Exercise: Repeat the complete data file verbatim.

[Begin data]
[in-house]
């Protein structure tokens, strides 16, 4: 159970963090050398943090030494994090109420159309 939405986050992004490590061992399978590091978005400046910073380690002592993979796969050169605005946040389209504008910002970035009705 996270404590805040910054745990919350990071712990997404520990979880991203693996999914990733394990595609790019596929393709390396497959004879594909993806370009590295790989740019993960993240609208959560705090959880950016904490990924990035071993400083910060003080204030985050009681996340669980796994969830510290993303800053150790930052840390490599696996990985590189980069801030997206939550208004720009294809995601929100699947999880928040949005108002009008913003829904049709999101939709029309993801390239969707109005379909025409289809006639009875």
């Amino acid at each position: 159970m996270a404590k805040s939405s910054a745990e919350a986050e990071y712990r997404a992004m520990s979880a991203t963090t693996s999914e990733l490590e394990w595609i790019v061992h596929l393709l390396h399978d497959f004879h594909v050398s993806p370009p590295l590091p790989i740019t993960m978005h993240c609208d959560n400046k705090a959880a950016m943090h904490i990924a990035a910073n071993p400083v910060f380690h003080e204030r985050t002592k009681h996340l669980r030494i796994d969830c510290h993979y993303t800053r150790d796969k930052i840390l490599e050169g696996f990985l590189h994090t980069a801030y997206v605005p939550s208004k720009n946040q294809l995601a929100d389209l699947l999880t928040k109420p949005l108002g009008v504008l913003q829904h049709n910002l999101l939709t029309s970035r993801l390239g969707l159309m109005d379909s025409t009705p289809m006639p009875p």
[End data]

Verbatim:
[in-house]
């Protein structure tokens, strides 16, 4: 159970963090050398943090030494994090109420159309 939405986050992004490590061992399978590091978005400046910073380690002592993979796969050169605005946040389209504008910002970035009705 996270404590805040910054745990919350990071712990997404520990979880991203693996999914990733394990595609790019596929393709390396497959004879594909993806370009590295790989740019993960993240609208959560705090959880950016904490990924990035071993400083910060003080204030985050009681996340669980796994969830510290993303800053150790930052840390490599696996990985590189980069801030997206939550208004720009294809995601929100699947999880928040949005108002009008913003829904049709999101939709029309993801390239969707109005379909025409289809006639009875």
């Amino acid at each position: 159970m996270a404590k805040s939405s910054a745990e919350a986050e990071y712990r997404a992004m520990s979880a991203t963090t693996s999914e990733l490590e394990w595609i790019v061992h596929l393709l390396h399978d497959f004879h594909v050398s993806p370009p590295l590091p790989i740019t993960m978005h993240c609208d959560n400046k705090a959880a950016m943090h904490i990924a990035a910073n071993p400083v910060f380690h003080e204030r985050t002592k009681h996340l669980r030494i796994d969830c510290h993979y993303t800053r150790d796969k930052i840390l490599e050169g696996f990985l590189h994090t980069a801030y997206v605005p939550s208004k720009n946040q294809l995601a929100d389209l699947l999880t928040k109420p949005l108002g009008v504008l913003q829904h049709n910002l999101l939709t029309s970035r993801l390239g969707l159309m109005d379909s025409t009705p289809m006639p009875p």